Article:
Planning an Outdoor Kitchen
The Workbench Life: Outdoor
Planning an Outdoor Kitchen
By Fred Albert for The Workbench Life
For nearly a decade, Scott and Pam Condron grilled dinners on an old gas barbecue crammed onto the deck of their Armonk, New York home. “It smelled and looked like it was going to fall apart,” Pam says of the venerable Weber, “but it served our needs.”
When the Condrons’ children entered their teen years, the couple decided they wanted to do more outdoor entertaining, so they hired Clement Butt of Classic Garden Design in Weston, Conn., to install an expanded outdoor kitchen equipped with a built-in grill, side burners, storage cabinets and broad slate counters.
“Inside cooking seems like more of a job,” Pam explains. “Outside, it’s more like vacation.”
A growing number of Americans are discovering the joys of backyard cooking, and grill manufacturers are responding with an avalanche of stainless-steel behemoths that could stop a Hummer in its tracks — as well as refrigerators, ovens and patio heaters, all designed to make outdoor cooking as convenient as it is indoors.
Today’s outdoor kitchen can range from a bare-bones operation — featuring a grill, sink and storage cabinet — to one that rivals its interior counterpart, with a refrigerator, warming drawer, icemaker and even a dishwasher. Not surprisingly, the price may vary, too, from $2,000 or $3,000 for a basic setup to 10 times that amount for a fully equipped kitchen outfitted with a full range of gadgets, a custom-designed masonry surround, dining counter and overhead shelter.
Lest you suspect this is simply another case of “boys and their toys,” think again. According to the Hearth Patio & Barbecue Association, more women are getting involved in outdoor cooking than ever. After all, why should cooking outside be any different from doing it inside?
While it’s possible to cobble together an outdoor kitchen from individual components, some companies sell self-contained islands equipped with a grill, side burner and refrigerator, so you can get everything you need in one convenient package. For greater flexibility, consider a modular system, or work with an architect, designer, landscaper or contractor to custom-design a setup that will incorporate the features you want and harmonize with the landscape and architecture of your home.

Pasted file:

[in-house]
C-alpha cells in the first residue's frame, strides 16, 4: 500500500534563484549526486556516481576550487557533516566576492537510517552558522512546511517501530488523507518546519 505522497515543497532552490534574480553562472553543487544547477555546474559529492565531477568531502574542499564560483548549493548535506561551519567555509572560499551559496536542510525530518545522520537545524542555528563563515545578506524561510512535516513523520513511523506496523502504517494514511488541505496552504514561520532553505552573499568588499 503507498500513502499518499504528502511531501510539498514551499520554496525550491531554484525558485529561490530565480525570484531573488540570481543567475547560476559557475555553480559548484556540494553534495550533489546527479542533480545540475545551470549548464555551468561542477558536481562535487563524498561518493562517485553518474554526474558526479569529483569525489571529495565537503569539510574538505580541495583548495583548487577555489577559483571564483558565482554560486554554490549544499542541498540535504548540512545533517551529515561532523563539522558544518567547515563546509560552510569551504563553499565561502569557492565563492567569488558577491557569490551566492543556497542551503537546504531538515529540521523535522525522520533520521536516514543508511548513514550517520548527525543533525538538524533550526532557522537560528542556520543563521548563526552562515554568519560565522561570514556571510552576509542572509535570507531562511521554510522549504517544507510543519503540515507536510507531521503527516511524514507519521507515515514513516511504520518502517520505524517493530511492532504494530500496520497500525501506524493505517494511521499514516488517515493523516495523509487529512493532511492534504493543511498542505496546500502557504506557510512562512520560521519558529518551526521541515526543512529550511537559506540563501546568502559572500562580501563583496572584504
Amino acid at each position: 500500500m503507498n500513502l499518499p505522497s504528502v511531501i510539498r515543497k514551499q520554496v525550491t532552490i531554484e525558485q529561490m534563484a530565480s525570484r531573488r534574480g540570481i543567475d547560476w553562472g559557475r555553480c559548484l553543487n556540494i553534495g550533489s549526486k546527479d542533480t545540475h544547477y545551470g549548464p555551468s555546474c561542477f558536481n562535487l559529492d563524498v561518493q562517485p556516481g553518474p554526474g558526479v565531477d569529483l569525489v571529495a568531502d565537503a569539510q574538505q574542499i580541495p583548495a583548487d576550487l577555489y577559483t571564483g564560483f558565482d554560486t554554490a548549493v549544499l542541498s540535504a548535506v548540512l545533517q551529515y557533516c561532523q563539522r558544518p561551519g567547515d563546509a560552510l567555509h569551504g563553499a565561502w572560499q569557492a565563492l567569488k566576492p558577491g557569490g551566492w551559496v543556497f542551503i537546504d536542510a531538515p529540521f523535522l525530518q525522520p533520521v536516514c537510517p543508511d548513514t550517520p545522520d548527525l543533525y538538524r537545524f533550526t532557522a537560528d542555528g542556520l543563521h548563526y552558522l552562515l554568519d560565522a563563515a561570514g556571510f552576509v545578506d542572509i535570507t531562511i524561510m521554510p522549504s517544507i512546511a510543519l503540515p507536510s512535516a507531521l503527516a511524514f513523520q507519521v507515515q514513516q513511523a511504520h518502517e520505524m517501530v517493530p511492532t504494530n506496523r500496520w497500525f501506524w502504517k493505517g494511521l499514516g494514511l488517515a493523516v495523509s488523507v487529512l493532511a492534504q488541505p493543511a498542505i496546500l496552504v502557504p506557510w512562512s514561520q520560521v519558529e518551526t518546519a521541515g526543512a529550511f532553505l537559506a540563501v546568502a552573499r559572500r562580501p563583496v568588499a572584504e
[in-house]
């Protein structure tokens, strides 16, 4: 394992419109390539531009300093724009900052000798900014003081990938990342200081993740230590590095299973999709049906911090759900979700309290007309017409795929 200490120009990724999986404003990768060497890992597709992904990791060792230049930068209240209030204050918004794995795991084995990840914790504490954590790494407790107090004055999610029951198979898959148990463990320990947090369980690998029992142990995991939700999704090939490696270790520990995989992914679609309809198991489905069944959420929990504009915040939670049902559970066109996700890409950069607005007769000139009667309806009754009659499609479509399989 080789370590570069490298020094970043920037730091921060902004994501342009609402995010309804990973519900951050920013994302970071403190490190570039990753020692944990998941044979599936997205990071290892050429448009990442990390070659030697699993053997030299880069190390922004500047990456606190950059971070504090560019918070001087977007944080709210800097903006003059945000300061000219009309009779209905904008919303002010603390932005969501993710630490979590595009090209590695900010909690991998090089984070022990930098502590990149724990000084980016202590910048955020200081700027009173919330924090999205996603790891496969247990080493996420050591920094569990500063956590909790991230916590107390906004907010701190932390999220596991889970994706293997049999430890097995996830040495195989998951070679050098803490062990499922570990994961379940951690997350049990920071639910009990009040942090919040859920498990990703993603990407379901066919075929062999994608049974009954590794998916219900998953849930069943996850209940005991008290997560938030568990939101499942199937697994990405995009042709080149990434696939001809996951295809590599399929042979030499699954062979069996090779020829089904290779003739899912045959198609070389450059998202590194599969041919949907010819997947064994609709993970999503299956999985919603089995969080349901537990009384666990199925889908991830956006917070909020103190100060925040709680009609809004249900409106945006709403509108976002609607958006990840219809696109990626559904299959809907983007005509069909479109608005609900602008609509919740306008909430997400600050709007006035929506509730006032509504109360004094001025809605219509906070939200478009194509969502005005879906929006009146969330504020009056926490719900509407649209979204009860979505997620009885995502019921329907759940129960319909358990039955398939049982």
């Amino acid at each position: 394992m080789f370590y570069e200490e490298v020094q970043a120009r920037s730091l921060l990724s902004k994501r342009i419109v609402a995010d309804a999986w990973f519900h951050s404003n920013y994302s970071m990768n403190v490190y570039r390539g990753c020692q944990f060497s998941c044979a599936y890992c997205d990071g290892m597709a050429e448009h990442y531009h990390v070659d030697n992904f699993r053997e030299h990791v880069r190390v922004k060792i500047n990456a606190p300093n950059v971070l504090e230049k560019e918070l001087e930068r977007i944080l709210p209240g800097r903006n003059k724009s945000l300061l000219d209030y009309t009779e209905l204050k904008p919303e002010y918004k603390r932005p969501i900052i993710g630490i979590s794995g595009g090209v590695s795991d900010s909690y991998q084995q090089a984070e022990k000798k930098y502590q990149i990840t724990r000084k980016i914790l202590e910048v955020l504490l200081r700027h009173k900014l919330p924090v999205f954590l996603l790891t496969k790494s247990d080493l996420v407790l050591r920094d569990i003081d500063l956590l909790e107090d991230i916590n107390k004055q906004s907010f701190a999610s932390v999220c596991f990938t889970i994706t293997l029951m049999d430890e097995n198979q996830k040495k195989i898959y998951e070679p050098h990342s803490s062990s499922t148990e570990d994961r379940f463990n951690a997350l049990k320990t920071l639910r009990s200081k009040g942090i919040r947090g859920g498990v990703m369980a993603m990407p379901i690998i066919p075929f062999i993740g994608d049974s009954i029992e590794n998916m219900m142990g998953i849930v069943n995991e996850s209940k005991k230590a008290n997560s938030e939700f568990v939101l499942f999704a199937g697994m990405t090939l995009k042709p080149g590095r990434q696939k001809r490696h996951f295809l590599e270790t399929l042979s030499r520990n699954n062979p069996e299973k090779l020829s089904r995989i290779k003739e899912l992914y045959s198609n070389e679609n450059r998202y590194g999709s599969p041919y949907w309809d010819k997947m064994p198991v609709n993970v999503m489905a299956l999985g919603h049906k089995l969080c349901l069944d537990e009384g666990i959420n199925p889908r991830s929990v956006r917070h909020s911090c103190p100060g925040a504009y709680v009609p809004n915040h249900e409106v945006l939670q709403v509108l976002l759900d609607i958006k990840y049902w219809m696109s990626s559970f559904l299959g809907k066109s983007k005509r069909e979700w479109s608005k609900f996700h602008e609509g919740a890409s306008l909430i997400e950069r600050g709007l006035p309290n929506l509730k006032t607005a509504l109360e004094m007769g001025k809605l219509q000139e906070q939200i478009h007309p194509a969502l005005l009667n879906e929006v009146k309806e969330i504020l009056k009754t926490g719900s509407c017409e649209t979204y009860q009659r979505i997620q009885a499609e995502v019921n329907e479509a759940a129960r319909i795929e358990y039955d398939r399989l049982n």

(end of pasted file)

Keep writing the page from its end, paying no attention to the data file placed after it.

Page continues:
Brick cabinets are a natural choice for brick houses, while stucco suits Spanish-style architecture. Many homeowners cover their cabinets in stone, even though the material doesn’t appear on their house. In those instances, Clement Butt likes to apply the stone to the house’s foundation, or uses it to create staircases or stoops, so the home and kitchen are visually linked. You can also install wood cabinet doors painted or stained to match the home’s siding.
Though it might be tempting to one-up the neighbors by building a backyard bistro worthy of Wolfgang Puck, most experts agree that bigger is not necessarily better. “Keep it very simple,” advises Chicago-area architect Paul Konstant. “If you think you’re going to duplicate what you have inside, you’re probably just wasting your money.” Konstant says that while clients often fantasize about preparing elaborate meals outdoors and cleaning up there, too, most find they prefer doing both chores indoors, so he always locates the outdoor kitchen as close to the indoor one as possible.
For safety’s sake, place grills away from swimming pools and areas where children may be playing. And if you want to keep the smoke in the food — and not on your friends –make note of which direction the prevailing wind is coming from. “You don’t want the smoke blowing back onto your patio — you want it blowing off the patio and away from your guests,” notes Butt.
If smoke control is still a problem, or the grill is situated in a semi-enclosed structure, consider installing a range hood overhead.
Albert writes about home design for magazines, books
and the Web, and is managing editor of The